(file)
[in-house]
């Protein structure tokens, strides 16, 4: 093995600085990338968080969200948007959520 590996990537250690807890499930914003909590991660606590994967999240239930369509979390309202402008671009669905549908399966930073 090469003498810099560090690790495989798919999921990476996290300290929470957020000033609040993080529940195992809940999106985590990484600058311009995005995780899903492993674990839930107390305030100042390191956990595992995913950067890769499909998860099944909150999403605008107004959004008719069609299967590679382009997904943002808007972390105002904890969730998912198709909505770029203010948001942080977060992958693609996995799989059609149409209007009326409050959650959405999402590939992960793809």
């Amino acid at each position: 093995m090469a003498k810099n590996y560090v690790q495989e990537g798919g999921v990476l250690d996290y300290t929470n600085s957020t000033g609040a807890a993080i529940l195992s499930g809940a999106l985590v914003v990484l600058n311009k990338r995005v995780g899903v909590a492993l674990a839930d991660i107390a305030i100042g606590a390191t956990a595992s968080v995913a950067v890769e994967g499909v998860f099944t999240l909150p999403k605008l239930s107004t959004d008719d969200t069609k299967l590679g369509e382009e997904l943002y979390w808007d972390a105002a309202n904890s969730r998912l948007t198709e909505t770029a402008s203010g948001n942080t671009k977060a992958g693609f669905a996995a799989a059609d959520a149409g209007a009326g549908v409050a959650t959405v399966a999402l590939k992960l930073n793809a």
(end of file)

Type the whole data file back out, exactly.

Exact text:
[in-house]
């Protein structure tokens, strides 16, 4: 093995600085990338968080969200948007959520 590996990537250690807890499930914003909590991660606590994967999240239930369509979390309202402008671009669905549908399966930073 090469003498810099560090690790495989798919999921990476996290300290929470957020000033609040993080529940195992809940999106985590990484600058311009995005995780899903492993674990839930107390305030100042390191956990595992995913950067890769499909998860099944909150999403605008107004959004008719069609299967590679382009997904943002808007972390105002904890969730998912198709909505770029203010948001942080977060992958693609996995799989059609149409209007009326409050959650959405999402590939992960793809």
């Amino acid at each position: 093995m090469a003498k810099n590996y560090v690790q495989e990537g798919g999921v990476l250690d996290y300290t929470n600085s957020t000033g609040a807890a993080i529940l195992s499930g809940a999106l985590v914003v990484l600058n311009k990338r995005v995780g899903v909590a492993l674990a839930d991660i107390a305030i100042g606590a390191t956990a595992s968080v995913a950067v890769e994967g499909v998860f099944t999240l909150p999403k605008l239930s107004t959004d008719d969200t069609k299967l590679g369509e382009e997904l943002y979390w808007d972390a105002a309202n904890s969730r998912l948007t198709e909505t770029a402008s203010g948001n942080t671009k977060a992958g693609f669905a996995a799989a059609d959520a149409g209007a009326g549908v409050a959650t959405v399966a999402l590939k992960l930073n793809a």